FRENCH SAILOR (circa 1641 ~ 1686). On February 3, 2004, a French sailor and one of Texas' earliest settlers, who died 319 years earlier, was buried at the Texas State Cemetery. This man, even though his name and much of his personal history are not known, took part in Rene Robert Cavelier, Sieur de La Salle's ill-fated expedition that tried to establish a French colony at the mouth of the Mississippi River during the 17th century.
With La Salle and 279 others, the sailor set out for the new world from La Rochelle, France on July 24, 1684, with four ships, the Saint Francois, the Aimable, the Joly, and the Belle. Almost immediately, the expedition was forced to return to France because one of the ships' masts was damaged. Finally, on August 1, 1684, they struck out again - this time leaving from Rochefort, France.
La Salle originally planned to sail to French Canada and make his way down the Mississippi River, a route that he had taken before, but King Louis XIV, his benefactor, insisted that he take, in La Salle's opinion, a far riskier route through the Caribbean and across the Gulf of Mexico. During this time, France and Spain were at war and King Louis wanted La Salle to break Spain's stronghold of the Gulf and reaffirm France's claim to Louisiana.
Following the king's route, the expedition first landed at Petit Goave, in present-day Haiti, but continued to push forward, even though dissension was growing amongst the crew and colonists. Matters were not helped when the Saint Francois was lost to Spanish privateers in the Caribbean Sea. Still fighting for control, La Salle suffered an additional set back when he sailed too far west and completely missed the Mississippi River. He inadvertently sailed to the heart of Spain's territory in Texas.
Trying to rectify his mistake and figure out where he was, La Salle had the soldiers traveling with him investigate the Texas coast, at present-day Cedar Bayou. On February 20, 1685, the colonists made landfall and La Salle declared that they had landed at the mouth of the Colbert River. La Salle's store ship, the Aimable, ran aground trying to enter Matagorda Bay, the crew and many of the colonists became even more irritated and returned to France on the Joly, leaving La Salle with only 180 colonists and one ship, the Belle.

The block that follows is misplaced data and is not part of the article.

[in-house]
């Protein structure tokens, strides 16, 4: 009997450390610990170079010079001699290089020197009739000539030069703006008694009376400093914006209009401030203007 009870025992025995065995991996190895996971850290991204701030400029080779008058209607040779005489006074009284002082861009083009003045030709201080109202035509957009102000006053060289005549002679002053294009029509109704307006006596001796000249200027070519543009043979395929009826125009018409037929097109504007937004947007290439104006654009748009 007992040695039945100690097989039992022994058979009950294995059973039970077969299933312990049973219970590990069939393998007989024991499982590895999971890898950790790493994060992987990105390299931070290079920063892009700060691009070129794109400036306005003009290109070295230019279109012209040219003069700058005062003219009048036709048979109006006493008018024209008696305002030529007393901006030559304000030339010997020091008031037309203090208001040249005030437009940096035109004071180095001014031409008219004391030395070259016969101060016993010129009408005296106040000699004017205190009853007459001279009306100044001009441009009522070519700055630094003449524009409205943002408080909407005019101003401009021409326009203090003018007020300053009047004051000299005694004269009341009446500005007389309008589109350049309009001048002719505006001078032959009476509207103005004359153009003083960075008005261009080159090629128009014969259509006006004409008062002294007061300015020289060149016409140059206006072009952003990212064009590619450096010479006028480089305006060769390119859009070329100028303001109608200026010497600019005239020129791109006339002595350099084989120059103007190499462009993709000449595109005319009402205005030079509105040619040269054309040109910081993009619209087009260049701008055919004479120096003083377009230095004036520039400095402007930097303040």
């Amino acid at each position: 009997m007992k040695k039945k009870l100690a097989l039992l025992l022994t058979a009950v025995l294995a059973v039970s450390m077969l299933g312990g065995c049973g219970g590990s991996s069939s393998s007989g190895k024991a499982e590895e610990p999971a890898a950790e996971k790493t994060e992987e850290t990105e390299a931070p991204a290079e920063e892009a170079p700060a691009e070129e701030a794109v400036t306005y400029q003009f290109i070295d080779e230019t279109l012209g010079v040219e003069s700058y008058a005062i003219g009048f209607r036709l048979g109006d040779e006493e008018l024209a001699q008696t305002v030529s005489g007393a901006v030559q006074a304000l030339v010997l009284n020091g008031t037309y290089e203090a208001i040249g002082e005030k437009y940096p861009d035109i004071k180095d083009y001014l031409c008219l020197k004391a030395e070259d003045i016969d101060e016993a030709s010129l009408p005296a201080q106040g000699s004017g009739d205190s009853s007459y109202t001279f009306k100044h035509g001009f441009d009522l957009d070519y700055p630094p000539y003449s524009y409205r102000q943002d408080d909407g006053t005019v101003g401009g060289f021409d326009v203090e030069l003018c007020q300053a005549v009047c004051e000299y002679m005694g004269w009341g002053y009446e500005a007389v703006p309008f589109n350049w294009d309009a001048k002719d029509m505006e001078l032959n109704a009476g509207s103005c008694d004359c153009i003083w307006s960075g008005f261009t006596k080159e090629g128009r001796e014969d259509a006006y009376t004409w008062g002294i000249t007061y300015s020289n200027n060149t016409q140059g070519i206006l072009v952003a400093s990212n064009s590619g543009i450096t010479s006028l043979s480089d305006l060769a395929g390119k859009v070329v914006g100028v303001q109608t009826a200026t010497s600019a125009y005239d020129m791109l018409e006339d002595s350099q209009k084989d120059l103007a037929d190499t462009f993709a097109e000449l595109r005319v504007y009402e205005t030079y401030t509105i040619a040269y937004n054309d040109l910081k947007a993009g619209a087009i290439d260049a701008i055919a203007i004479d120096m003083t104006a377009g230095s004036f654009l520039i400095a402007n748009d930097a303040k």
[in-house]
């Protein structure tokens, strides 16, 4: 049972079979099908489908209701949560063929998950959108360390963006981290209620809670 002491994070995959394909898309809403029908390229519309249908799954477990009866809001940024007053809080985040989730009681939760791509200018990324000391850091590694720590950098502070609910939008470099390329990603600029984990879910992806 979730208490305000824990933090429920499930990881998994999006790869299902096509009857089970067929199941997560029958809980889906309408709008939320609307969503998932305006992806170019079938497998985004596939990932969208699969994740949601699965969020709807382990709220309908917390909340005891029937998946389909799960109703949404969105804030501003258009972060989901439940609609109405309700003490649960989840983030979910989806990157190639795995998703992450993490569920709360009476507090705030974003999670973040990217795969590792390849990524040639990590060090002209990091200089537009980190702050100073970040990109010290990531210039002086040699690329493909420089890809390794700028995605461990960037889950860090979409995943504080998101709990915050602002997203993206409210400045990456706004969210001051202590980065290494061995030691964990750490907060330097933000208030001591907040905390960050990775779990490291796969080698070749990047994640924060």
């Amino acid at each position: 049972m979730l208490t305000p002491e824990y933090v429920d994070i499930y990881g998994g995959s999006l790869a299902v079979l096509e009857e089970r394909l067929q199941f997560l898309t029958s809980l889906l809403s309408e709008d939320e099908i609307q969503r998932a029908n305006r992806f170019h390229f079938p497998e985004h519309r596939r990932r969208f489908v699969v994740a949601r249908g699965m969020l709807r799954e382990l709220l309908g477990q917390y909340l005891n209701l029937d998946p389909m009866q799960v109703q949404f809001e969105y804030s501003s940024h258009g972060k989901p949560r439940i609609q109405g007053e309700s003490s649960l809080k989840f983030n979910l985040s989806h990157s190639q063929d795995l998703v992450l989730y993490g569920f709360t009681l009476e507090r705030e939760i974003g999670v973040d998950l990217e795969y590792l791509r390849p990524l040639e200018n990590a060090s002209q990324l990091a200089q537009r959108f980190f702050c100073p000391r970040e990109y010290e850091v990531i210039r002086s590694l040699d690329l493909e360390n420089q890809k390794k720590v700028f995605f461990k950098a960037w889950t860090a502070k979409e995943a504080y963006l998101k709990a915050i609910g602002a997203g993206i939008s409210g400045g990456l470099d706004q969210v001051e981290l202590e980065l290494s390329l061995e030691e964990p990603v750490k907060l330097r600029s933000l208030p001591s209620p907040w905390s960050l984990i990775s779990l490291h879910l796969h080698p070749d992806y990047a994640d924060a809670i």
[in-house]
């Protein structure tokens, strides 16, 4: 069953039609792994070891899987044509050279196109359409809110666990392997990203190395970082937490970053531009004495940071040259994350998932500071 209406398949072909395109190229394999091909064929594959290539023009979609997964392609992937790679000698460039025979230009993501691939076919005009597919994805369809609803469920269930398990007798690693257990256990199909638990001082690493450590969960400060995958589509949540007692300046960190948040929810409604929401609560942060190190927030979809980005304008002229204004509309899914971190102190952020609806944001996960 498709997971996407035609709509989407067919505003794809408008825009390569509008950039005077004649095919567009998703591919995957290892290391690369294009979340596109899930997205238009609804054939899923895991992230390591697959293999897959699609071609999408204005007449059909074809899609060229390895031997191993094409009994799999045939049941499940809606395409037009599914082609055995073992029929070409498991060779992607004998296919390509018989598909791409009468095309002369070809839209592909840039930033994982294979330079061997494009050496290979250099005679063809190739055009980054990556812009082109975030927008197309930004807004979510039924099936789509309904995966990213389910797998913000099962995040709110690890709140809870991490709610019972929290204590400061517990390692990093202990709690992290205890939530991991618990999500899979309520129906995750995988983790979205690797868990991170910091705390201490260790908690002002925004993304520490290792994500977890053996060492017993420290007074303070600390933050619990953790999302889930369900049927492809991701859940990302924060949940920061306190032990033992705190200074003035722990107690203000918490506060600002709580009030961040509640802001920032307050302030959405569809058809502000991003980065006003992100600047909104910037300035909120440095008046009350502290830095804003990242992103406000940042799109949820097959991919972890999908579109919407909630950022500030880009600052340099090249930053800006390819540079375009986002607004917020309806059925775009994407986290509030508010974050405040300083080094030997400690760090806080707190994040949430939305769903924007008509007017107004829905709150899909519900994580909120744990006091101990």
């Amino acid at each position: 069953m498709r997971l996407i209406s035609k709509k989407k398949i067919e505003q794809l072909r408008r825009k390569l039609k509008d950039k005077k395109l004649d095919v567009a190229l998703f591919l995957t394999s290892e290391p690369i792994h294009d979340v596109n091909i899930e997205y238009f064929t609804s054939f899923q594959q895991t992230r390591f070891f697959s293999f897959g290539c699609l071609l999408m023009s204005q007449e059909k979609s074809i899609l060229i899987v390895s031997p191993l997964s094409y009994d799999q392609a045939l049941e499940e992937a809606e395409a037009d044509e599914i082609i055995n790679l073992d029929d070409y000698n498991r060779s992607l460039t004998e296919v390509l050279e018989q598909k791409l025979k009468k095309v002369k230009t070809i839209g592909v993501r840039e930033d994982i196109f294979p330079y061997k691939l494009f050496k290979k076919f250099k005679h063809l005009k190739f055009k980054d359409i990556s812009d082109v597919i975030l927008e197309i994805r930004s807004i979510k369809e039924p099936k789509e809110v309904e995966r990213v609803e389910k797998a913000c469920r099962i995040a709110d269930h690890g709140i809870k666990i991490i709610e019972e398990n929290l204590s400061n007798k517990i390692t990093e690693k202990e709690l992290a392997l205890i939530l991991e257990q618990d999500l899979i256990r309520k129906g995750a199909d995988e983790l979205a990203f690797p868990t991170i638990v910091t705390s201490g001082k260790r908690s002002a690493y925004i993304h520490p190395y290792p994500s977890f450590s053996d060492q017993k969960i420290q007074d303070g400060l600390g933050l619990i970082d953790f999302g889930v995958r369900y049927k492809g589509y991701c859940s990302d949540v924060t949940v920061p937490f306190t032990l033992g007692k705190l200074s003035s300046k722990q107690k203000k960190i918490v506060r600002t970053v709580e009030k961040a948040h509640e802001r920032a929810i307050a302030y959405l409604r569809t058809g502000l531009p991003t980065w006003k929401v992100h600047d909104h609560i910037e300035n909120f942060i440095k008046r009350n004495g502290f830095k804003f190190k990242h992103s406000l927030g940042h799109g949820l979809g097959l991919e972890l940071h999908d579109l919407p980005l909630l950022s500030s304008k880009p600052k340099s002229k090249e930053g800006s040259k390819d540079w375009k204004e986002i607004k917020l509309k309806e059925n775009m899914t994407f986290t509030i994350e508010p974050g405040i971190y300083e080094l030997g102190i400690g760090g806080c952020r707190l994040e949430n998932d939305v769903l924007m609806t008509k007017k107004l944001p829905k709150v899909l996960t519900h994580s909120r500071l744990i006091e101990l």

La Salle immediately had the colonists build a permanent settlement, Fort St. Louis, on Gracitas Creek, in present-day Victoria County, while he explored the area. Much to the sailor's dismay, La Salle ordered his crew to stay anchored in the bay until his return. Though he only planned to be gone for 10 days, he did not return for more than a month.
Following orders, the crew remained onboard, even though they were running out of food and fresh water. Sometime, during La Salle's absence, the sailor, dying of thirst, apparently climbed into the hull of the ship and died.
Finally breaking orders, the captain, began moving the ship towards the colony when a storm pushed the vessel aground. Laying a quarter mile from the shore, some of the crew escaped, but the Belle was lost. Another storm drove the ship deeper into the mud and buried it, the sailor, and the remaining supplies in the mud of Matagorda Bay.
309 years later, in 1995, archeologists with the Texas Historical Commission discovered the Belle at the bottom of the bay and began working to recover it. Building a cofferdam, a watertight enclosure around the ship, they pumped the water out and began the excavation process. Over 40 percent of the hull and much of its cargo was still intact. In fact, the cargo was still neatly stacked just as it was when the voyage began in 1684.
On October 31, 1996, much to the surprise of the archeologists, the sailor's remains were discovered. Lying on a coil of anchor rope, with a water cask, a pewter cup, and a wallet, which contained two combs, was by his side. Etched on the side of the cup was the name, "C. Barange," which, possibly, was his name.
His remains were taken to Texas A&M University, where they were submitted to numerous forensic tests, which revealed he was between 35 and 45 years old, five feet four inches tall, had an arthritic back and suffered a broken nose. A model of his skull was made and, from that, a facial reconstruction model was created. Though his eye and hair color were guesses, it is believed that the model was so accurate that he would be recognized by any of his contemporaries.
Through the efforts of the U. S. State Department and the Republic of France, who own the Belle and all of the artifacts, permission was granted to bury the sailor in the Texas State Cemetery. Many state officials, including Geoffrey S. Connor, Texas' Secretary of State and Jean-David Levitte, the French Ambassador to the United States, were in attendance. Reverend Albert LaForet, with St. Mary's Cathedral in Austin, performed the funeral rites in both English and French.
Information taken from press accounts and Cemetery staff accounts.